• My son and I visited schools in Southern California. I can hardly believe he’ll be going to college in the fall.
  • I took a wonderful trip to New York in July with my husband James, and some really fun friends. Walked the high line. Checked out the gallery scene in the lower east side. Walked the Brooklyn Bridge, drank too much coffee, and generally had a fantastic time.
  • I started drawing again. I drew and painted a series of 50 tiny images in 50 days.
  • Started running again, after a break of many years. I had forgotten how much I love it.
  • In August, a sad thing:  my dad died suddenly and unexpectedly from an embolism.


Okay, I just sat here for half an hour lost in thought while the cursor blinked on the screen. What can I say? Most people I know have lost someone close to them, and a lot of my friends have lost parents, so I don’t feel alone in this experience at all. For me, it felt as though I’d tripped and fallen into a very deep dark hole for several weeks. Reality felt a little slick, and time seemed to slow down for a few months. There was a lot of business to attend to, and family to check in with, and my mom to worry about.

And then, slowly, things returned to sorta-normal.

But they haven’t, not really. And that’s where the lines from the poem above come in. My main message to myself throughout this ordeal was the same one I try to hold with making art: Stay with yourself. Stay with the moment. Pay attention. It’s all okay. It all passes by, and we come out the other end. We are rarely the same person, though, if we are really paying attention. I see that as a good thing. I’m still sad sometimes, and I miss my dad, but I feel more settled in myself as well- more present in my mind, more attached to my bones, with more gravity in my heart.

Life (and art) changes us, if we let it.

Aqua Art Fair: Miami Bound


I am so pleased to tell you that this painting, along with several others, is in Miami with Hang Art, where the Aqua Art Miami Fair begins this evening.

I created large pieces for the fair- the above painting is 36 x 48 inches- and while I was painting and building up the layers I was thinking a lot about the balance between simplicity and complexity. My goal was to find an efficiency in the complexity. These paintings have a bit less layering and more breathing room.



I found that stripping away some of the busyness made every mark count more. Then I made sure I went over the top with one element, whether it was glitz or scale or luminescence.  I’ve also been falling in love with what’s been happening in the background with the graphite, and I didn’t want that to be lost. As a result, the atmospheric stripes are more prominent in these paintings, and I’m really liking it.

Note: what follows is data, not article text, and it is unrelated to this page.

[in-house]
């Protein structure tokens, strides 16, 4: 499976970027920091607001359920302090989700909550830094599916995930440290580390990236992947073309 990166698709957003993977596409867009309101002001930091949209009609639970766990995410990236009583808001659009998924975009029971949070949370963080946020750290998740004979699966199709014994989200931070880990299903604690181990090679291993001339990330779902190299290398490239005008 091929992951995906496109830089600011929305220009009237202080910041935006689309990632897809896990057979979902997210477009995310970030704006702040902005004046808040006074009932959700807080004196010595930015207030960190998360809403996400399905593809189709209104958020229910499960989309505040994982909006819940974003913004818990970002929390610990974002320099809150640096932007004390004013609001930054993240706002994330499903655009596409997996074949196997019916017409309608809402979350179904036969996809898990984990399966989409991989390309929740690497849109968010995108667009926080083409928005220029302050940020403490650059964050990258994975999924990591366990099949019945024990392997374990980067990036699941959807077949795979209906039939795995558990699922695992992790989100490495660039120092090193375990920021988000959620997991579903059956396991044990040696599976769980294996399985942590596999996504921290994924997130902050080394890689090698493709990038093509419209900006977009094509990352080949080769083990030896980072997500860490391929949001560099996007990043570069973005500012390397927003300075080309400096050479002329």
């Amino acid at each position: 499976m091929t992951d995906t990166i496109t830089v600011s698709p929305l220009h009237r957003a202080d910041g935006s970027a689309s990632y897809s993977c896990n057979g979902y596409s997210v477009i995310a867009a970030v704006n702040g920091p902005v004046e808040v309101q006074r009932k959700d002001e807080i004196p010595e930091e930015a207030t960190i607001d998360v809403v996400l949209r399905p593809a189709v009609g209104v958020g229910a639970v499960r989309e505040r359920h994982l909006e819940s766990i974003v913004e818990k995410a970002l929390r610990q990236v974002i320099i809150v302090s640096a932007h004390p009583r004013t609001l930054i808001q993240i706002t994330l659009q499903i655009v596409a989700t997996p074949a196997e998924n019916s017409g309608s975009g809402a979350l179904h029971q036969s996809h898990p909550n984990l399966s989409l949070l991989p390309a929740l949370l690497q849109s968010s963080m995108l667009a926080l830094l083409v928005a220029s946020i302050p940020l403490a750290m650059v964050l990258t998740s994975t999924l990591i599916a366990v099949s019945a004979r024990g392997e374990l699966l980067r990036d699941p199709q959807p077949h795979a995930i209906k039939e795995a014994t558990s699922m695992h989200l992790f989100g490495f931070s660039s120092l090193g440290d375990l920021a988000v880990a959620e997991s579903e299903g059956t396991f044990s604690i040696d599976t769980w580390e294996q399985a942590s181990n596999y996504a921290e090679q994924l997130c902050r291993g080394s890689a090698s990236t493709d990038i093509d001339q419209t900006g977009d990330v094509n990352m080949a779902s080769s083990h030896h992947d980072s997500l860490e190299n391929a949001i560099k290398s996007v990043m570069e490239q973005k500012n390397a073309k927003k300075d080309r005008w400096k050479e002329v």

If you, or anyone you know, are in Miami this week looking at art, stop by the Hang Gallery room at Aqua! They’re showing work of gallery artists who’s work deals with light and reflection, and I think it will be a fabulous showing.


IMG_3481 That’s a tall stack of potential. I’m so excited to dig into this bundle of mini-panels. They measure just 6 x 6 inches. Fifty of them. When I first started writing this blog in 2008 (has it really been that long?!), I started a similar project. I’d taken a break from working with encaustic and wanted to start again. How to incubate the new ideas I had in mind?

We had a piece of smooth plywood leftover from a house project, so I asked a friend if he’d cut it up for me on his table saw. The result was 36 eight-inch panels to experiment with. Over the course of working those 36 panels, my ideas were tried, edited, and developed. A whole body of larger works grew out of that series of tiny paintings.

I’ve been drawing experimentally this past year, and am continuing on these panels. Silverpoint and water media on gesso. I’m going to gesso all of them today, and work on all fifty at the same time, rotating around as intuition dictates, and see what happens.

This is a wonderful way to explore a new medium or idea, to play around without committing very much space or time or materials. I highly recommend this approach. Last time I did it, I went from this….


To this…


To this…


I just never know where it’s going to take me.